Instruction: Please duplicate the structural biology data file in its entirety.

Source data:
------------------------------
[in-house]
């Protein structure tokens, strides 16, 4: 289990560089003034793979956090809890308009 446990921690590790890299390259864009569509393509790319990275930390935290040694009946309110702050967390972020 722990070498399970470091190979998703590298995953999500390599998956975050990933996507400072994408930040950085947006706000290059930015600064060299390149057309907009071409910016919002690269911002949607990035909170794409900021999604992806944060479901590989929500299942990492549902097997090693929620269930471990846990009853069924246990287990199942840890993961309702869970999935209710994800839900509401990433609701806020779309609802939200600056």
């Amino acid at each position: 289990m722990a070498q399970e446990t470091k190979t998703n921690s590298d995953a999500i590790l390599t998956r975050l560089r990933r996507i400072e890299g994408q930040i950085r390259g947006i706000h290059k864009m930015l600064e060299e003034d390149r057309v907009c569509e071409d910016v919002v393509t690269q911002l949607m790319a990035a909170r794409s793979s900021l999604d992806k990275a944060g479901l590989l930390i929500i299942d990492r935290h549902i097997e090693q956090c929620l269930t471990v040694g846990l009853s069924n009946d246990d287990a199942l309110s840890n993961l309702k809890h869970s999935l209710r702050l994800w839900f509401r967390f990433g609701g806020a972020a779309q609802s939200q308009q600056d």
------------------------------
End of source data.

[in-house]
């Protein structure tokens, strides 16, 4: 289990560089003034793979956090809890308009 446990921690590790890299390259864009569509393509790319990275930390935290040694009946309110702050967390972020 722990070498399970470091190979998703590298995953999500390599998956975050990933996507400072994408930040950085947006706000290059930015600064060299390149057309907009071409910016919002690269911002949607990035909170794409900021999604992806944060479901590989929500299942990492549902097997090693929620269930471990846990009853069924246990287990199942840890993961309702869970999935209710994800839900509401990433609701806020779309609802939200600056």
């Amino acid at each position: 289990m722990a070498q399970e446990t470091k190979t998703n921690s590298d995953a999500i590790l390599t998956r975050l560089r990933r996507i400072e890299g994408q930040i950085r390259g947006i706000h290059k864009m930015l600064e060299e003034d390149r057309v907009c569509e071409d910016v919002v393509t690269q911002l949607m790319a990035a909170r794409s793979s900021l999604d992806k990275a944060g479901l590989l930390i929500i299942d990492r935290h549902i097997e090693q956090c929620l269930t471990v040694g846990l009853s069924n009946d246990d287990a199942l309110s840890n993961l309702k809890h869970s999935l209710r702050l994800w839900f509401r967390f990433g609701g806020a972020a779309q609802s939200q308009q600056d």